Adding further to the complexity of this snarl has been some gentle but persistent digging into Trump campaign (unpaid) chair Paul Manafort’s longtime (and very profitable) business engagement with Russians and Russian-aligned Ukrainians, and the idea he is incentivised to be buddy-buddy with Russia. Just like Trump. It would seem that is the case, given his history with his Miss University contest in Moscow, his frequent expressions of admiration for Vladimir Putin’s strongman behaviour, and rumours that Russian oligarchs have purchased some very expensive apartments and penthouses in Trump-built buildings. (More speculatively, there are also some rumours that one of the reasons Trump has refused to release his previous years’ tax returns is that, besides showing less income than he boasts of, they will also show some rather embarrassing loans or business ties with some less than salubrious Russian oligarchs who are themselves tied to Mr Putin. But, that, of course, remains sheerest conjecture, so far.)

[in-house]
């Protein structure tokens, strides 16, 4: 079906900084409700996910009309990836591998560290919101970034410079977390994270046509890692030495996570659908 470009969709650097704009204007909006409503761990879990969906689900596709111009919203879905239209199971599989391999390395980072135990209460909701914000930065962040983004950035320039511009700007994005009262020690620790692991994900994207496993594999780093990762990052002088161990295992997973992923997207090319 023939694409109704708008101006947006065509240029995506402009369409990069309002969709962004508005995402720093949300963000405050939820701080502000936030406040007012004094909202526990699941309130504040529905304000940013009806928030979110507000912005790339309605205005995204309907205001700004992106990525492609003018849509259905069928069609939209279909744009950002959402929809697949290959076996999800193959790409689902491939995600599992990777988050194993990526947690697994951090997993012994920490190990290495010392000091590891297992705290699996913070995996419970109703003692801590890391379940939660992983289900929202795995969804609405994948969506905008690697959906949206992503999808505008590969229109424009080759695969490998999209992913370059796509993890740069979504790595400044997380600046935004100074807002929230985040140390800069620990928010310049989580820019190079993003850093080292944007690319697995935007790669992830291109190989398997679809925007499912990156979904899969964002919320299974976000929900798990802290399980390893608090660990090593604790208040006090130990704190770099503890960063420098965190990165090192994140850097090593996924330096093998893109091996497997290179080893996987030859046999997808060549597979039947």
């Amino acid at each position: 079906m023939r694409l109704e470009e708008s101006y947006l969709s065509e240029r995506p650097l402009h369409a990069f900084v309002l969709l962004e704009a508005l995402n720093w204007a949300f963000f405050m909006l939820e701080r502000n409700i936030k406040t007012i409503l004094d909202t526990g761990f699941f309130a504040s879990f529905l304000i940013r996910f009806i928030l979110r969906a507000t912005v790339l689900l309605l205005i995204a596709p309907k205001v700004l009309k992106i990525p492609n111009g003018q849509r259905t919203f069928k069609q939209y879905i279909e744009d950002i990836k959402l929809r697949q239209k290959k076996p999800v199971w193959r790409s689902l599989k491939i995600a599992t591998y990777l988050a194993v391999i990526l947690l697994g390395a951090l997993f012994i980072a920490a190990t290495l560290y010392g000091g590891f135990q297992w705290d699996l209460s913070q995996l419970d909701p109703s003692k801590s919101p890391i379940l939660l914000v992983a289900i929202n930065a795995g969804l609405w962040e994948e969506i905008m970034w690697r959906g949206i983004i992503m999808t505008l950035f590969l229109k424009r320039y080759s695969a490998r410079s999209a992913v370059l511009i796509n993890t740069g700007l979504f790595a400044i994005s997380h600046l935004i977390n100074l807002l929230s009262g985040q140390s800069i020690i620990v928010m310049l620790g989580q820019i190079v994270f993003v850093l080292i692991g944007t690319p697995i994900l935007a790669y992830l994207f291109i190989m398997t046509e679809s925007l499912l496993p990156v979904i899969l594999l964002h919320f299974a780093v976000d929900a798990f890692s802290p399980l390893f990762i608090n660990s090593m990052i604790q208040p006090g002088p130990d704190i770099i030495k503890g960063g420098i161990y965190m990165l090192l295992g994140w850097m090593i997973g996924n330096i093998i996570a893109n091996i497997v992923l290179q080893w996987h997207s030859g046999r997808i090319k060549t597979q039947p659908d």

Then, on another one of those Sunday television talk shows, Donald Trump had what may be his very own Gerald Ford-Poland moment when the Donald explained how the Russians had their usual peaceful goals in Ukraine as he wandered all over the political landscape trying to explain away Russia’s forcible annexation of the Crimean Peninsula from Ukraine and their engagement in some serious, albeit sub rosa, military actions in Ukraine’s eastern reaches. The TV interviewer, George Stephanopoulos, along with millions of viewers, were clearly gobsmacked at the Donald’s less than keen appreciation of geography, recent world events, and the united western policy of installing economic sanctions as the price Russia had to pay for its actions in Crimea.